My next concern would be precision. Using data with three or four significant digits (136, 1176) to make conclusions to seven significant digits (11.56463%) is silly, but that doesn't seem to have happened here. The only number in all of this that is fishy is the 16.3% number. To get three significant digits they'd have to know the number of lying households to that precision. If they had another study that determined this number they might very well have a number to that precision, but I'm assuming they just guessed.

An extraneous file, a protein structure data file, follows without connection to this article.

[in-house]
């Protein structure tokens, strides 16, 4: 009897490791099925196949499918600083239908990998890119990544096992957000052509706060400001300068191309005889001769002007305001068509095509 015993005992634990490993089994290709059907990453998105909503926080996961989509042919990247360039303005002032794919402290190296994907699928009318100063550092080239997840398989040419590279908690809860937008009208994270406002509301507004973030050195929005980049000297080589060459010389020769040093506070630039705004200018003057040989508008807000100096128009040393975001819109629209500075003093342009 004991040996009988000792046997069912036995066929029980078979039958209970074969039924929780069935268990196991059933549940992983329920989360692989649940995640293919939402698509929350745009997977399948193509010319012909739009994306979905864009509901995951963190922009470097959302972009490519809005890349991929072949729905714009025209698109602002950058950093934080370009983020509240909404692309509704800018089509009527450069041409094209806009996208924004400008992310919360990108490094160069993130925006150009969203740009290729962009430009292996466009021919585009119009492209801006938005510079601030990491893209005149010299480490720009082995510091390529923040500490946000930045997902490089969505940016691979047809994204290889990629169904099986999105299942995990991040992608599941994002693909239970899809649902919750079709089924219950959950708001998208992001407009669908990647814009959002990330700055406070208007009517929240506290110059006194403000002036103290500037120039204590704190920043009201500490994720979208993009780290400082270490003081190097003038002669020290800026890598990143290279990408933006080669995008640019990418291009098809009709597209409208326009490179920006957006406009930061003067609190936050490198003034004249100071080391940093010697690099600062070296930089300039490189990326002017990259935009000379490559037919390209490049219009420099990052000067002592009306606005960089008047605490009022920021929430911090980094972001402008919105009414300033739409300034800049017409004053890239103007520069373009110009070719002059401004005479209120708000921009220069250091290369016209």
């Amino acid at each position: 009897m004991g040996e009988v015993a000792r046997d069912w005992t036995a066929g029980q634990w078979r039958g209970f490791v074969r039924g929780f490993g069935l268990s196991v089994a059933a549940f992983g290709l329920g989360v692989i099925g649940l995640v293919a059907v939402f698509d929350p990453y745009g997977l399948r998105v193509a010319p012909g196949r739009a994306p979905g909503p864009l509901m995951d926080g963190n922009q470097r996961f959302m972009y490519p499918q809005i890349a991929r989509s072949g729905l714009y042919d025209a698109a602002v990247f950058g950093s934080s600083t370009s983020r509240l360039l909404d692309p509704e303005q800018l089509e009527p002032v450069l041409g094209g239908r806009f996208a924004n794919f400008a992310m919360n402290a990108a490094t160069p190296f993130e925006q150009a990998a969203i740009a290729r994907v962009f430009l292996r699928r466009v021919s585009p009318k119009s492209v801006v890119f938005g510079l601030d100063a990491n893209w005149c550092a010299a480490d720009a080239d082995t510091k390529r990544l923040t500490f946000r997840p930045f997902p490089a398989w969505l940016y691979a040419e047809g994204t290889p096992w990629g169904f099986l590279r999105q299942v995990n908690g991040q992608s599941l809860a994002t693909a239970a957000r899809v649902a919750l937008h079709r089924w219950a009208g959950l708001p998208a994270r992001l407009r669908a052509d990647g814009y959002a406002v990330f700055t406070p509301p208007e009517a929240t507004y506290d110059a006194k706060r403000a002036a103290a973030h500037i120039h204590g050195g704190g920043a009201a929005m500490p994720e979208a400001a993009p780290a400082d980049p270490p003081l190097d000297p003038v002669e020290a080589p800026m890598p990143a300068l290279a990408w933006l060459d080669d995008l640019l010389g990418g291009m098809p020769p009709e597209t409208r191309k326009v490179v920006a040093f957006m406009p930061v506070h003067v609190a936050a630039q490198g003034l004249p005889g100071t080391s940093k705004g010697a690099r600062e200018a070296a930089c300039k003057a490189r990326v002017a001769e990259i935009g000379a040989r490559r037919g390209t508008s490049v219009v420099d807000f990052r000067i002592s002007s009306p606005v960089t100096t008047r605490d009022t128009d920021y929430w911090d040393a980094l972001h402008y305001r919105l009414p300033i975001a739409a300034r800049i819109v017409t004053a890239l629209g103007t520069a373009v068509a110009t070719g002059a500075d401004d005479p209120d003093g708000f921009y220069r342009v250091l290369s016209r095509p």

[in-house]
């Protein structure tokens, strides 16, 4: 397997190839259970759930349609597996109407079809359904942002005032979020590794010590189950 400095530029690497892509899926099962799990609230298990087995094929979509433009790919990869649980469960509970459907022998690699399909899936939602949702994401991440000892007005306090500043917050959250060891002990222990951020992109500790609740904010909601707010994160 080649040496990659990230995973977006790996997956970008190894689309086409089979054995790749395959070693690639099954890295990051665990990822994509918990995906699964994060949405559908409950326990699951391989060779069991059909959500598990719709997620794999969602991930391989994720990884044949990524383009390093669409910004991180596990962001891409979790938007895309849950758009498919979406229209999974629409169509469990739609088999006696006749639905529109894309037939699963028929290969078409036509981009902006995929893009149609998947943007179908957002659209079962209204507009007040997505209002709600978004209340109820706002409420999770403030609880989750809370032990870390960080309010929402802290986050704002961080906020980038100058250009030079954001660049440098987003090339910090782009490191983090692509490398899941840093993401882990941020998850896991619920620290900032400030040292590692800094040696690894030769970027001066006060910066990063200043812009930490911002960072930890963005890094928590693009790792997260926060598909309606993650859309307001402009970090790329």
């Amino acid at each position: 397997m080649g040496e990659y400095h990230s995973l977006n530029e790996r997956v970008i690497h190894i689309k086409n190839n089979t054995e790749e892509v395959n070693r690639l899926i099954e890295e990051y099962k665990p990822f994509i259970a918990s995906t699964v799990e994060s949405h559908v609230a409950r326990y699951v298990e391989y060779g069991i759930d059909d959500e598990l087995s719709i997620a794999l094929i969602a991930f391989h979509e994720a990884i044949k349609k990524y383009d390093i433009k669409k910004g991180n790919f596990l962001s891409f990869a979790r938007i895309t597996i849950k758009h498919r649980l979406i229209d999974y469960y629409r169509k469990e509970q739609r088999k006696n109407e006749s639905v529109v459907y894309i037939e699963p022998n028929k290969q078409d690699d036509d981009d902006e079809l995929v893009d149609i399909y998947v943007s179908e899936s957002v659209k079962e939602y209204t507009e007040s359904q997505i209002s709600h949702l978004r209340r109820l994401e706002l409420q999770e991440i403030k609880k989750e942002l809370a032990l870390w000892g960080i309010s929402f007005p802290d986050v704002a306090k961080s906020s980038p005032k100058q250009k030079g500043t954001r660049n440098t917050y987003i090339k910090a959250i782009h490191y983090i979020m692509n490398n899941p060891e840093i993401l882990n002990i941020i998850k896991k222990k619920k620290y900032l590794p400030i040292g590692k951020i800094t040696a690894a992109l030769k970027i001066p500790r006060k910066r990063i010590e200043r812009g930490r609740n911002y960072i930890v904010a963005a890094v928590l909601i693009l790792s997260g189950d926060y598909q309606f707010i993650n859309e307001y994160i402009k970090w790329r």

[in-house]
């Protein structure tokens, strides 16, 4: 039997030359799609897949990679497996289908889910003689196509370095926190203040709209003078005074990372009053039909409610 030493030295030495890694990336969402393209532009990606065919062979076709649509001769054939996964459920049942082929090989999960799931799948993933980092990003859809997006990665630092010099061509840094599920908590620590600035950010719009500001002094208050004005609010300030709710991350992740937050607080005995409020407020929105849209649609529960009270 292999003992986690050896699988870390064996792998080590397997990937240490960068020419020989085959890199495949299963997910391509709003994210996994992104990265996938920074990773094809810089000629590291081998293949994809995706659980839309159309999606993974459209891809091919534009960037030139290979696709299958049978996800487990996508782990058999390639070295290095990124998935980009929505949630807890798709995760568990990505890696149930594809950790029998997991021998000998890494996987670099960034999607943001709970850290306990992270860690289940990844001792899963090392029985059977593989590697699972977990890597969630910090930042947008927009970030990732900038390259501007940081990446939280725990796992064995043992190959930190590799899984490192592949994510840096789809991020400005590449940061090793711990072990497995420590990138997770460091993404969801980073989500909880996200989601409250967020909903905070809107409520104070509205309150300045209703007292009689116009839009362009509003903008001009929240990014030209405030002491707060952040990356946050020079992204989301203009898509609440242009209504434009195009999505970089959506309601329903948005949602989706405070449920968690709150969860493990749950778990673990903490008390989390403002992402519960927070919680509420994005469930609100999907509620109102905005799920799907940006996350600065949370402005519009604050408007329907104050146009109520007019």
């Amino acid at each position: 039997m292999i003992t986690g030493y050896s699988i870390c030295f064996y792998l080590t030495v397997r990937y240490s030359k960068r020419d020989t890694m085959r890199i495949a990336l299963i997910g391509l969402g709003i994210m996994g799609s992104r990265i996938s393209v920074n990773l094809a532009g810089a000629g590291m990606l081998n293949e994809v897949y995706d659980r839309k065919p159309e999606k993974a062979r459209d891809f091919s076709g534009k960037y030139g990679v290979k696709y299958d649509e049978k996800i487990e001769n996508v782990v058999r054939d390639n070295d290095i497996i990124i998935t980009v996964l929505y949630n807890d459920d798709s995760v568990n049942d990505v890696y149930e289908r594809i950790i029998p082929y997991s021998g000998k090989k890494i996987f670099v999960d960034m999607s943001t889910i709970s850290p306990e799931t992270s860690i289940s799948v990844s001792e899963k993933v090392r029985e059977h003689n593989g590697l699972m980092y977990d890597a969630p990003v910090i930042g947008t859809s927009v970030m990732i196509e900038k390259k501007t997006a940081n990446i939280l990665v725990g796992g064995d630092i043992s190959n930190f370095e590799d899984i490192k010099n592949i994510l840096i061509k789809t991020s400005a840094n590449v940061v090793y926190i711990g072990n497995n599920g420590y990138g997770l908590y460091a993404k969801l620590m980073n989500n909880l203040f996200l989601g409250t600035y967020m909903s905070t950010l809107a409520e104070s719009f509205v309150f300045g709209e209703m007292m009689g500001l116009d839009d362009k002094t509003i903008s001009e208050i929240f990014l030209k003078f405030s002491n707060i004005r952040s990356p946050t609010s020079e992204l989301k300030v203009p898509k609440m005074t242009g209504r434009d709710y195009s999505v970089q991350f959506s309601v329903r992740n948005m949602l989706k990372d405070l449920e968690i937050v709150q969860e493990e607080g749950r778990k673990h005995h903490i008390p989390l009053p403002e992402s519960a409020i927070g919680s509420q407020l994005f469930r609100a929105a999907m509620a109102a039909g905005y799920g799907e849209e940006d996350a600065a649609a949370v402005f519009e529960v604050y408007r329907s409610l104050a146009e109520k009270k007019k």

It wasn't that precise. The original number was 17.0% and the article poster just converted it from metric percentages so Americans wouldn't get confused.
Science is what happens when preconception meets verification.